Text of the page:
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"The Yankee Doodle Mouse," "Solid Serenade," "Tee for Two," "Mouse in Manhattan," "The Zoot Cat," "Dr. Jekyll and Mr. Mouse," "The Cat Concerto," "The Little Orphan," "Salt Water Tabby," "Kitty Foiled," "Johann Mouse," "Jerry's Diary," "Jerry and the Lion," "Mice Follies"
by Bill Chambers As I waded through Tom and Jerry's Greatest Chases, a perfectly enjoyable DVD compilation of postwar "Tom and Jerry" cartoons, I began to wonder why the eternally backbiting cat and mouse have not endeared and endured over decades to the extent that almost any combination of bickering Looney Toons has.
There are myriad explanations for this, starting with how we remember Bugs, Daffy, et al. as personalities we can imitate and emulate--any attempt to quote Tom or Jerry would quickly turn into a game of charades, as their stories are often told in a form of pantomime. (Even the Road Runner goes "meep meep.") Modern audiences, prone to dissecting all pop entertainment logically, are also frustrated by the notion that Jerry, minuscule compared to his foe, defeats Tom every single time. Derek Germano of The Cinema Laser believes that creators William Hanna and Joseph Barbera have it backwards: we hate rodents, leave cheese-covered traps for them, so why are we continually asked to root for Jerry?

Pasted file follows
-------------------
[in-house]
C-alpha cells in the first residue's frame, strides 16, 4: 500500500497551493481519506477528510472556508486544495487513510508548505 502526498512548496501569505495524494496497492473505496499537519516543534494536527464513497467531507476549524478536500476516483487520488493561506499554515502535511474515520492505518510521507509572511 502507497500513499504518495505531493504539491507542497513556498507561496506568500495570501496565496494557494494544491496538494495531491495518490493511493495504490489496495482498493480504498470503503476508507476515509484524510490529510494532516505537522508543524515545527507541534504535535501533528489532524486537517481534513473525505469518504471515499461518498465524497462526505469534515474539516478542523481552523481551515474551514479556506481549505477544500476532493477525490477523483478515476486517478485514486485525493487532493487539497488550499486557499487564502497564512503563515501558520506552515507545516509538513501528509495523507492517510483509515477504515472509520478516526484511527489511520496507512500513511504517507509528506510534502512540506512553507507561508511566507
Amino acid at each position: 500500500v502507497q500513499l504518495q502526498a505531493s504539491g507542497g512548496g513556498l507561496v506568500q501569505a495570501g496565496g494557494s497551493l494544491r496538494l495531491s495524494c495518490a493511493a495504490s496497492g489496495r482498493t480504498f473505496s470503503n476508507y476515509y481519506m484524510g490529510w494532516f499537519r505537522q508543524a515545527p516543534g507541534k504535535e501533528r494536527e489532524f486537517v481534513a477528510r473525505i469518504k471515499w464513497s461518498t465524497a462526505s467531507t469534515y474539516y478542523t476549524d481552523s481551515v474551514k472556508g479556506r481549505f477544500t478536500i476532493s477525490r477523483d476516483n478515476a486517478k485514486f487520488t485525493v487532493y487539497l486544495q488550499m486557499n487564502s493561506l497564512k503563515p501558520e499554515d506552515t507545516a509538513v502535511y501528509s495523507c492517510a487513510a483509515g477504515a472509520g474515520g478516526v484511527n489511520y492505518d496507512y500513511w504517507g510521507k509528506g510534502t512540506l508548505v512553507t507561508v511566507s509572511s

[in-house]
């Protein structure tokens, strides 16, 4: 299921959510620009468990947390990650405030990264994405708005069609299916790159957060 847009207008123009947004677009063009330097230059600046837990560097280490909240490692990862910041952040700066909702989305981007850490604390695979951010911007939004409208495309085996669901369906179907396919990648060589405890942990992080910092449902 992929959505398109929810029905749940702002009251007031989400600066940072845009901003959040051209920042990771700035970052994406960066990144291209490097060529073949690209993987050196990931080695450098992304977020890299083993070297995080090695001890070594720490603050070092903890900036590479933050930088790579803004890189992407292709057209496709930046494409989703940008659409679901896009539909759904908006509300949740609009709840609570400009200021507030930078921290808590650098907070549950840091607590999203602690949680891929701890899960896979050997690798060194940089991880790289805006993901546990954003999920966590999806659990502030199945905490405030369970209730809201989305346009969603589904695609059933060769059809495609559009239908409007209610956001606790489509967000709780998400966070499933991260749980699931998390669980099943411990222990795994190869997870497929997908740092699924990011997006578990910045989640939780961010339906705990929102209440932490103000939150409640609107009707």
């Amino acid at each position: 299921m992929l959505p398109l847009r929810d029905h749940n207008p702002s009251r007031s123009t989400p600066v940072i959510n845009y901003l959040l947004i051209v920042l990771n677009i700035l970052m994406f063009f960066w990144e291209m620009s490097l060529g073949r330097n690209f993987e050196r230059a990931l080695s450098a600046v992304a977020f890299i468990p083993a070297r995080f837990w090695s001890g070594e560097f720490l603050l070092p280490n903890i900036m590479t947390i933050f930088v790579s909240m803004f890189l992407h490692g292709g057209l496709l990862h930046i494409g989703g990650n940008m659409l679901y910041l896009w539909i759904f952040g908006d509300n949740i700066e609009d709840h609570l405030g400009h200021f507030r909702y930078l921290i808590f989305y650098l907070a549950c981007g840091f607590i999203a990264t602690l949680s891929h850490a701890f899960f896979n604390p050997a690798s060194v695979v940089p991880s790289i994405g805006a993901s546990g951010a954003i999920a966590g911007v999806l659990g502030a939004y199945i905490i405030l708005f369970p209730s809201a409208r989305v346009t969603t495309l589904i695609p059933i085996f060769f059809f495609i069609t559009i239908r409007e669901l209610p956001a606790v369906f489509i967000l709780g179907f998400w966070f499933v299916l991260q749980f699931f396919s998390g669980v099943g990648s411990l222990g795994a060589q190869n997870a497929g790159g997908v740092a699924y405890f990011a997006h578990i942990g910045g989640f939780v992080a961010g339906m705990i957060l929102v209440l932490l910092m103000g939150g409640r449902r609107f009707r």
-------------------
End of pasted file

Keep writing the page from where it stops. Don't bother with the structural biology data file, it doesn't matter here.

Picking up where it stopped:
The answer has everything to do with Jerry being the smaller animal, and therefore the underdog--the food chain is material to the concept only insomuch as it gives Tom a reason to pursue Jerry. And pursue him. And pursue him. (Besides, didn't some suspender-wearin' fella named Mickey set the precedent for lovable cartoon mice long before Jerry came into being?) Frankly, I find Tweety Bird's repeated triumphs over Sylvester the Cat more obnoxious and worthier of disdain.